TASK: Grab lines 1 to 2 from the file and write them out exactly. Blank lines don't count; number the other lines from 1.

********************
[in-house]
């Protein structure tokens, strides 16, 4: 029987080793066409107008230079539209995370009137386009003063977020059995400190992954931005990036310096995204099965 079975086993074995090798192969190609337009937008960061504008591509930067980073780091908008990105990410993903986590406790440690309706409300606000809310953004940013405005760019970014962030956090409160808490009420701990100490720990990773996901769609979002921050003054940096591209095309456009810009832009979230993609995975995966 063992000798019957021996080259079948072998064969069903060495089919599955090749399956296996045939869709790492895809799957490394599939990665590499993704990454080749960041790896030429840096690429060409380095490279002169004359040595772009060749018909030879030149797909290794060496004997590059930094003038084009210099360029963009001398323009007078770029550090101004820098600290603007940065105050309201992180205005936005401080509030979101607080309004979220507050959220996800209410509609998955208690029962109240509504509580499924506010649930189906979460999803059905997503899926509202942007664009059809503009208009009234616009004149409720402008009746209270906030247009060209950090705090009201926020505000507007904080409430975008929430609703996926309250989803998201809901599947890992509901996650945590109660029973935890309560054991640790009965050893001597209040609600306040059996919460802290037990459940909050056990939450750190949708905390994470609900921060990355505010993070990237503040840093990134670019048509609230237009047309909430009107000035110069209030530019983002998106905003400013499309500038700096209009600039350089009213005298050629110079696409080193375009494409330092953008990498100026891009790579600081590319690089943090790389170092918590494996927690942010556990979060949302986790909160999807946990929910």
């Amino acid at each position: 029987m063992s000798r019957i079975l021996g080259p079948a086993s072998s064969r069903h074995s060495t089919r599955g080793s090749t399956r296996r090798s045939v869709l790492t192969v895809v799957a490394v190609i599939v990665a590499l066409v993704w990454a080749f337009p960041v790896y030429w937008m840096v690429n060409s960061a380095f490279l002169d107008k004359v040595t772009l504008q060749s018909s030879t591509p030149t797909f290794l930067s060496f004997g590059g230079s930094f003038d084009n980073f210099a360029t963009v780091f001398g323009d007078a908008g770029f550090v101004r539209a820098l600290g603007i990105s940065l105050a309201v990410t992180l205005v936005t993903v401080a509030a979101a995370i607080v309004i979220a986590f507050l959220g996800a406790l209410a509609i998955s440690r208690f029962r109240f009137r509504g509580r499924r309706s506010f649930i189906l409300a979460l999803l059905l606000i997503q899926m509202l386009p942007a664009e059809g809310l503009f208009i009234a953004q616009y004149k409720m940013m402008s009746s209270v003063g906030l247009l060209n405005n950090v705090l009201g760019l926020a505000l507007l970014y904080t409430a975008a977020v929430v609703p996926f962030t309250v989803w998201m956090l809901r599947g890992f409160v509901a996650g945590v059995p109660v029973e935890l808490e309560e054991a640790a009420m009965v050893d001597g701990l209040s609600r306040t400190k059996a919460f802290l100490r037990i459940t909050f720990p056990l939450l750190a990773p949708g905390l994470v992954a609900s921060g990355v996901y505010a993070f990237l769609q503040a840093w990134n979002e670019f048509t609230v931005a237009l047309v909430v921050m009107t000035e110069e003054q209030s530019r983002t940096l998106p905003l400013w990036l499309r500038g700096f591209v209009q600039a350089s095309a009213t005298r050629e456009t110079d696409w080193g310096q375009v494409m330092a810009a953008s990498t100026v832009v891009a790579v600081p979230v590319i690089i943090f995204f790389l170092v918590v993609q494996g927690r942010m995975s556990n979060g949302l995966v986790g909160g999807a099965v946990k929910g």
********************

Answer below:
[in-house]
């Protein structure tokens, strides 16, 4: 029987080793066409107008230079539209995370009137386009003063977020059995400190992954931005990036310096995204099965 079975086993074995090798192969190609337009937008960061504008591509930067980073780091908008990105990410993903986590406790440690309706409300606000809310953004940013405005760019970014962030956090409160808490009420701990100490720990990773996901769609979002921050003054940096591209095309456009810009832009979230993609995975995966 063992000798019957021996080259079948072998064969069903060495089919599955090749399956296996045939869709790492895809799957490394599939990665590499993704990454080749960041790896030429840096690429060409380095490279002169004359040595772009060749018909030879030149797909290794060496004997590059930094003038084009210099360029963009001398323009007078770029550090101004820098600290603007940065105050309201992180205005936005401080509030979101607080309004979220507050959220996800209410509609998955208690029962109240509504509580499924506010649930189906979460999803059905997503899926509202942007664009059809503009208009009234616009004149409720402008009746209270906030247009060209950090705090009201926020505000507007904080409430975008929430609703996926309250989803998201809901599947890992509901996650945590109660029973935890309560054991640790009965050893001597209040609600306040059996919460802290037990459940909050056990939450750190949708905390994470609900921060990355505010993070990237503040840093990134670019048509609230237009047309909430009107000035110069209030530019983002998106905003400013499309500038700096209009600039350089009213005298050629110079696409080193375009494409330092953008990498100026891009790579600081590319690089943090790389170092918590494996927690942010556990979060949302986790909160999807946990929910």